of Jainism and read the information in the first eight links - Lord Mahavir and Jain Religion through Meaning of Astra Prakari Puja. Now go to Introduction of Buddhism and read the information at links 2, 4, 5, 7, and
8. After reviewing these sites, make a chart that lists aspects of each religion that are similar to Hinduism and aspects that are different. Why were all three religions able to coexist on the Indian subcontinent? How do they all reflect a common philosophy or cosmology?
Despite religious and cultural bonds, the peoples of the Indian subcontinent have rarely shown a tendency towards political unity. The contemporary nation state of India is an exception to this pattern. The Mauryan Empire which dominated much of the subcontinent from 324 to 184 B.C.E. (see the map at The Mauryan Empire, 250 B.C.E.) was another example. This large kingdom was a rough contemporary of the Roman Empire and the Han Dynasty in China (Chapter 6). Its greatest emperor was Ashoka, who reigned from 269-232 B.C.E.) Your task is to compare Ashoka
to Emperor Antonius Pious of Rome and Emperor Wu-ti of the Han Dynasty whom you studied in Activity Three, Chapter 6 "An Age of Empires: Rome and Han China, 753 B.C.E.-330 C.E." Begin by reviewing The Emperor Antoninus Pius 138-161 and The Emperor Wu-ti 140-87 BC. Next read the essay at The Edicts of King Asoka (read the introductory essay and "The Fourteen Rock Edicts" only). Finally, read Book I: Chapter 9, "The Duties of a King" from The Arthashastra. How did the Mauryan Dynasty view the role of the
king? Was this similar or different from the role of a Roman or Chinese emperor? What task did Ashoka undertake to promote order and stability in his realm? How did he promote his authority? Were these methods similar or different from Antonius Pius or Wu-ti? What do you think accounts for the similarities in the strategies these three rulers pursued? After exploring these questions, you should be able to identify broad
similarities between the roles of these three leaders and how they pursued these tasks. Analyze what you believe were the sources of these similarities. Were they result of extensive contact among the three empires or because each faced similar circumstances? Use these web links and your textbook for sources to justify your conclusions.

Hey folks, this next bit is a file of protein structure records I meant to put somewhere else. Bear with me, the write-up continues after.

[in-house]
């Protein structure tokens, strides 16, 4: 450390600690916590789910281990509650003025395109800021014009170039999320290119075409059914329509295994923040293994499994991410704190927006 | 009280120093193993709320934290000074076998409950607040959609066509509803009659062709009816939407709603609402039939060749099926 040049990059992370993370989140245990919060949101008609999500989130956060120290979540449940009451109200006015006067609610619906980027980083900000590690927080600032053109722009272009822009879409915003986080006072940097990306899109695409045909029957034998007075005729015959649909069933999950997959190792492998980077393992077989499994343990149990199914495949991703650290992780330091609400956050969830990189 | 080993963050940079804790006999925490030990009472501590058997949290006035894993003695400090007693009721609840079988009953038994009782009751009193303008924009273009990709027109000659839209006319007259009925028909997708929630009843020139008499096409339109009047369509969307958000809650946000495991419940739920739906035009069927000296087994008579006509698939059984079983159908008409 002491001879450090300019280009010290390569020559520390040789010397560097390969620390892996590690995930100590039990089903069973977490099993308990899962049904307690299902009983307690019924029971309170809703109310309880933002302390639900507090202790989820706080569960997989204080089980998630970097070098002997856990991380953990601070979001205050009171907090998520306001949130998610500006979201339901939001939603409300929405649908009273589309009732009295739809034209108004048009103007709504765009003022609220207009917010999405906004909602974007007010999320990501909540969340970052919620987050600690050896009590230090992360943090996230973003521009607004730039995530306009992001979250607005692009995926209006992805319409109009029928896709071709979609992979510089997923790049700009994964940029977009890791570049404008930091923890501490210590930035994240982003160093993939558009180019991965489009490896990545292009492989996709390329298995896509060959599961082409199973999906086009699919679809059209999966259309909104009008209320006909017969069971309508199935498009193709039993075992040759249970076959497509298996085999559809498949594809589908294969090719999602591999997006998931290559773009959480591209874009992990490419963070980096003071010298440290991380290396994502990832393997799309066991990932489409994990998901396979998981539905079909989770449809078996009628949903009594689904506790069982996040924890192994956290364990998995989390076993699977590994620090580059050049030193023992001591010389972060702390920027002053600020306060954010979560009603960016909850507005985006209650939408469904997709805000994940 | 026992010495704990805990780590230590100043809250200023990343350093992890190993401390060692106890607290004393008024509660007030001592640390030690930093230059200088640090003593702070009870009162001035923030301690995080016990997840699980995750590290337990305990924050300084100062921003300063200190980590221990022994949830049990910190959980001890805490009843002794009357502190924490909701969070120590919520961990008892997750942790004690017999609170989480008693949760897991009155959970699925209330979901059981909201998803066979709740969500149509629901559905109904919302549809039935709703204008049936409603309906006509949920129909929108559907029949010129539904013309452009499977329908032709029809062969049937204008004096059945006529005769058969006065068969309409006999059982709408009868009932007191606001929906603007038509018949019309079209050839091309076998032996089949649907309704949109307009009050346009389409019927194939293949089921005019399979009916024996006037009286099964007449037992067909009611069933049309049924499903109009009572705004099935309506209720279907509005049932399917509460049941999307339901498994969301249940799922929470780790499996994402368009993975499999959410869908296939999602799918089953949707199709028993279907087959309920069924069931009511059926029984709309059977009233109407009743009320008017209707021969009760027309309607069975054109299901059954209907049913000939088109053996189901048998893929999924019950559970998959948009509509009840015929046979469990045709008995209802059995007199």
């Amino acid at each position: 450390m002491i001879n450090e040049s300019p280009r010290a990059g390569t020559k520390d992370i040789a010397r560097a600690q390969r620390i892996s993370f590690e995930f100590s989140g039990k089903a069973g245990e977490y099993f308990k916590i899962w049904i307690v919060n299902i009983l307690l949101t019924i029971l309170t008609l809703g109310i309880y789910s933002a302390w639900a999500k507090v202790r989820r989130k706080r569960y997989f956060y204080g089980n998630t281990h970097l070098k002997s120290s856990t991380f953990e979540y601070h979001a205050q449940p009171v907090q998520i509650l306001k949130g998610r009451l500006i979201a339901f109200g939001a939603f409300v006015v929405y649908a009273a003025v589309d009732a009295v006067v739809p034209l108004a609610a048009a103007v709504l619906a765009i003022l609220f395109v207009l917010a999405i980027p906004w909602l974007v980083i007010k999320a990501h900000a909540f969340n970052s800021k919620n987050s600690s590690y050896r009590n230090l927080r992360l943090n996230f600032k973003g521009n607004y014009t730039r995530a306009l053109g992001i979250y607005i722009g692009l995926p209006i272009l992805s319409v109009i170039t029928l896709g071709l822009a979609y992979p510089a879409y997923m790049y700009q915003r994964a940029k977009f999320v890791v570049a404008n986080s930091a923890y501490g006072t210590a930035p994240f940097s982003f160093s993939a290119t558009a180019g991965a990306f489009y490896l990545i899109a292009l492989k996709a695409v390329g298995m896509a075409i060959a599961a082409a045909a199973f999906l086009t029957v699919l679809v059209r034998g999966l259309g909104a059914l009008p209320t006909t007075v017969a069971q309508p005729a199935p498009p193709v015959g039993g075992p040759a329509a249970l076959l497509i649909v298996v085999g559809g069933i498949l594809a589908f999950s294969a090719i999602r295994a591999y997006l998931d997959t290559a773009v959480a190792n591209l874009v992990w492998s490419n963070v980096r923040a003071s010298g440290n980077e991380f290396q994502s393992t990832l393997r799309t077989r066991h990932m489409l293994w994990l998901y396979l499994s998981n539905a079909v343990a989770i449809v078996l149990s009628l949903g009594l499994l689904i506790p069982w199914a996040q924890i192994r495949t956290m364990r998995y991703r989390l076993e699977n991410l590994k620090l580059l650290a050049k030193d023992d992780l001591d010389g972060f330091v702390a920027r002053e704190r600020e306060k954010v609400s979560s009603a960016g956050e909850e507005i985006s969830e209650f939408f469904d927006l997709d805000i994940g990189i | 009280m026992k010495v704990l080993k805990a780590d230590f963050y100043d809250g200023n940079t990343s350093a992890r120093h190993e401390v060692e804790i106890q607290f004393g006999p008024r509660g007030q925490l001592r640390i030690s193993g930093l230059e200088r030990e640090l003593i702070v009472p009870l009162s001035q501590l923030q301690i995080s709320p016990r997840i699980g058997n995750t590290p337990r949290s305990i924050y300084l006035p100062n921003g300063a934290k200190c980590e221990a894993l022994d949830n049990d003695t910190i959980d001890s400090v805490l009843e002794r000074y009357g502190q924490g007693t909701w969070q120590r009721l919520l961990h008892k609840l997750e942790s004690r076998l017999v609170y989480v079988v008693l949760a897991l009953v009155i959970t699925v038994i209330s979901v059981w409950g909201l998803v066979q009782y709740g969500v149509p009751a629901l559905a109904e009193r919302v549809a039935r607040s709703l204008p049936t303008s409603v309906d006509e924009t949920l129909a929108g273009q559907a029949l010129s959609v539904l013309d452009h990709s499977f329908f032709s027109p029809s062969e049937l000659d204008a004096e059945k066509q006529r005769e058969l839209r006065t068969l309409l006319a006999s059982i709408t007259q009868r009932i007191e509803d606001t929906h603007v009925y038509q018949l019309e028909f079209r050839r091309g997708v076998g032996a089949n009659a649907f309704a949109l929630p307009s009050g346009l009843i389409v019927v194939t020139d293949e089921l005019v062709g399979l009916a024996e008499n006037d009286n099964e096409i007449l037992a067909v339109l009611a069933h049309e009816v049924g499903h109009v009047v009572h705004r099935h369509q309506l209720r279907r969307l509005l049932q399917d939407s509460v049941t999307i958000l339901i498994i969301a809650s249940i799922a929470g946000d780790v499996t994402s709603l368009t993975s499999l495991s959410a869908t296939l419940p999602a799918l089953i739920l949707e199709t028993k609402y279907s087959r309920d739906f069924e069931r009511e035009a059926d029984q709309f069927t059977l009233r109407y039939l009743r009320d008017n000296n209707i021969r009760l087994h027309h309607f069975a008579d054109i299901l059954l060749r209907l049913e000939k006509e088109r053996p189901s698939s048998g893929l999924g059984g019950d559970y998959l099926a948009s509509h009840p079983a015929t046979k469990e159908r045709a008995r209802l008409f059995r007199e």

Much of what we know about India during the time period studied in this chapter comes from written records of visitors to India. Herodotus, the Greek historian, makes mention of India in his History of the Persian
Wars, written around 430 B.C.E. Herodotus did not visit India, but obviously talked to people who had some knowledge of the region. For excerpts of his account, see Ancient History Sourcebook: Greek Reports of India & Aryavarta.
Two Chinese Buddhist pilgrims also left accounts of their travels to India. Faxian visited India during the fifth century. He was followed by Xuanzang in the seventh century. For further information, see Travels
of Fa-Hsien -- Buddhist Pilgrim of Fifth Century and Travels of Hsuan-Tsang -- Buddhist Pilgrim of the Seventh Century (note that the authors of these web sites use different spellings of their names than your textbook). For Faxian's observations, see Chinese Cultural Studies: Faxian Fa-Hsien: A Record of the Buddhistic
Kingdoms (394-414 CE), and for further information on Xuanzang, see The Story of Xuanzang and A Buddhist
Monks Pilgrimage to India. Why did these two Chinese monks visit India? How did they get there and back? How did they describe the subcontinent to their fellow Chinese when they returned to China? How do their reflections differ from Herodotus' analysis? How did their pilgrimages further the spread of Indian cultural influence throughout Asia? How do Faxian and Xuanzang's pilgrimages to India reflect the evolution of Indian civilization since the time of Herodotus? How do they symbolize India's growing influence on the history of Eurasia? You might need to consult your textbook for greater historical context.